6. How Long do you want your unit to be?

It can be so easy to get caught up in bigger and bigger units, especially when they don’t cost that much more for so much more space. Feet matter when buying. How big of a trailer will you be comfortable driving? Where do you plan to take the unit? The longer the unit, the more difficult it is to get reservations to stay at the State and National. Why do I say that? Because each has a limited number of spaces and the longer spaces are even fewer. As we traveled through National Parks this summer I also noticed many had limits for their roads on lengths as you enter the Park. Trailers over thirty feet seemed to be limited more considerably in my observations, which was why we decided not to go over that number. If you plan to stay at private RV parks, of which there are many, you can go longer, as you will find more options for accommodating a larger unit.

Keep in mind that you will at some point have to back up the trailer. The longer the trailer, the more difficult it is to back it up. It’s possible at any length, but you need to have the patience for it, as it may take many attempts when you first begin. My husband still has a commercial truck driver license (I know surprising right?). His first job out of college was as a commercial truck driver for Coca-Cola in inner city Milwaukee and surrounding areas. He is great with trailers and big vehicles, however with our new trailer he still didn’t get it right the first time. He had to do a few back in attempts to get it just right. And he is an experienced driver! So keep in mind that it takes practice and patience to learn to back up a big trailer. If you don’t get it right the first time, then keep trying, but just don’t hit anything!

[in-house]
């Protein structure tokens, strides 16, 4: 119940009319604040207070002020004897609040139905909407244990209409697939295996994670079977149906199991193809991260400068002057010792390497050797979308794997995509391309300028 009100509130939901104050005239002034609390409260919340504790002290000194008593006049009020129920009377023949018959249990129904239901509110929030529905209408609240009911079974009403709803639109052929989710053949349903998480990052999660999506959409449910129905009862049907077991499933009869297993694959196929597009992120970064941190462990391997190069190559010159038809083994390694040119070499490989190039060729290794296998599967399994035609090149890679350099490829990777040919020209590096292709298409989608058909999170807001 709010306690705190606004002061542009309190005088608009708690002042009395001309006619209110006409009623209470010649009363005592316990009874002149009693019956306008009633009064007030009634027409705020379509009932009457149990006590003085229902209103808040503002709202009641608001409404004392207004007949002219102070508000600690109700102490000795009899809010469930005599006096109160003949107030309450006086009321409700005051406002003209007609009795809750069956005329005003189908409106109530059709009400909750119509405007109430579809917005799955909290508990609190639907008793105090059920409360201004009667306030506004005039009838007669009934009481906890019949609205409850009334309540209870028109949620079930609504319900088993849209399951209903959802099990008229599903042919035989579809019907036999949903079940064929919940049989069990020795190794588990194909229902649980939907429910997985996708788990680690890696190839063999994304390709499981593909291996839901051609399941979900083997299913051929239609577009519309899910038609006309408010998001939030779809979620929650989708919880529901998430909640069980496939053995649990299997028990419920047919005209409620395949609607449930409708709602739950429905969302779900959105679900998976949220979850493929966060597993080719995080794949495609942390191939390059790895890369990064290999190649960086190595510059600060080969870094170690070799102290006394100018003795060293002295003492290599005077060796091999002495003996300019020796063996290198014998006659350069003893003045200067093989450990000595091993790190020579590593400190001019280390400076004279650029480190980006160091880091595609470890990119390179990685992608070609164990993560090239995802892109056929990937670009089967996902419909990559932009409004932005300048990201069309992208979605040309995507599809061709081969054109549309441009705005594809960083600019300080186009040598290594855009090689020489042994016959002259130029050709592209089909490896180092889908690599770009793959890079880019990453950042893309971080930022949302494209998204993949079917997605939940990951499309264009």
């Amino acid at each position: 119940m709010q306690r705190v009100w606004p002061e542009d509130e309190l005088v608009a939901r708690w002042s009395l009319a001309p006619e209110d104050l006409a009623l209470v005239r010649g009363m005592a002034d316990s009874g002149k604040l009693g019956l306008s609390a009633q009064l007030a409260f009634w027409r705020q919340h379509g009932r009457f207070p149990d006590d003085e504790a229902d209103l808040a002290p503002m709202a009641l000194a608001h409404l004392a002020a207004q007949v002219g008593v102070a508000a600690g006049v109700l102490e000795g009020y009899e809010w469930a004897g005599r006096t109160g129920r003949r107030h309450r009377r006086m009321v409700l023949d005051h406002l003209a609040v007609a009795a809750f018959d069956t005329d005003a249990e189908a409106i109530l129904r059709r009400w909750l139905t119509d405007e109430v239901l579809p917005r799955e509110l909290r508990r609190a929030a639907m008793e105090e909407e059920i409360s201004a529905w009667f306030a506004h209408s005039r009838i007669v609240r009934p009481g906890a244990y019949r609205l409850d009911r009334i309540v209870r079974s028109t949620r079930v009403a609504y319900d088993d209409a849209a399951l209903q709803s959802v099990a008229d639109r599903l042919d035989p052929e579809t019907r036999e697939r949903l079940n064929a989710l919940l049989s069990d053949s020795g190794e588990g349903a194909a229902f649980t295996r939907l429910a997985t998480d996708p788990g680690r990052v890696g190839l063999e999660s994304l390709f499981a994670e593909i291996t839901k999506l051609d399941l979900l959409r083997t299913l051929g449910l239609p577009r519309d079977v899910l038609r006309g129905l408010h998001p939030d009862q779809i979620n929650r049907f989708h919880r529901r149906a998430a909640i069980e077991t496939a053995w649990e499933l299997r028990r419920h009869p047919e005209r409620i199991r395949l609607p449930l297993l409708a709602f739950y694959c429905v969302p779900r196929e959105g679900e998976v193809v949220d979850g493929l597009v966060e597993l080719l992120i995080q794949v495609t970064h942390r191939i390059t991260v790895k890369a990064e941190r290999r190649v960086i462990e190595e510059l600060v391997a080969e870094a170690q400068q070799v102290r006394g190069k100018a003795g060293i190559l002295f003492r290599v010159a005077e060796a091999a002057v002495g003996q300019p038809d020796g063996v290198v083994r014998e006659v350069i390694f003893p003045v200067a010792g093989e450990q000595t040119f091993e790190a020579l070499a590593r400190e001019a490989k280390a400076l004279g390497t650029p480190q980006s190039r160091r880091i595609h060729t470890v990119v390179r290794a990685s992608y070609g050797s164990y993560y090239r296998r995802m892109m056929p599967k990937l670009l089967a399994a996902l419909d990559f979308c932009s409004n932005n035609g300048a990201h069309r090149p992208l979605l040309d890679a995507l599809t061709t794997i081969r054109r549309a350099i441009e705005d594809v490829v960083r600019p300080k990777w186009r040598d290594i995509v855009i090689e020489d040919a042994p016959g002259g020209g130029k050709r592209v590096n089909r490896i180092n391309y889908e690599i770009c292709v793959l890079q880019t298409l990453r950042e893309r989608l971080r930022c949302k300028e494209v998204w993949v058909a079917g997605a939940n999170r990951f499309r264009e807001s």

7. Do you have the “extras” budgeted?

Yes, your vehicle comes furnished, but you will need dishes, hoses, more hoses, and another hose on top of that, the good speciality hoses for your black water, wheel chalks, special electrical cords for hookup at campsites, a water regulator, a surge protector (the kind that hooks up to an RV, not a household one), hitches, and all sorts of other hook up stuff that your vehicle doesn’t have. You need to factor 1,000-2,000 into these extras. If you are buying used they may throw in some of these things. However, when buying used beware of a leaky camper. Don’t ever buy a camper that has had leaks.

If you plan to redecorate your unit, you need to factor in those costs as well- for thing like new curtains, bed covers, pillows, rugs, and more.

We bought new so that we could purchase a warranty. We are covered for 10 years against leaks. Leaks are the greatest cause of peril to a camper. We wanted insurance that ours would be covered if it did leak, so the warranty we got is a good one.

8. Will you be camping year round or just during the summer?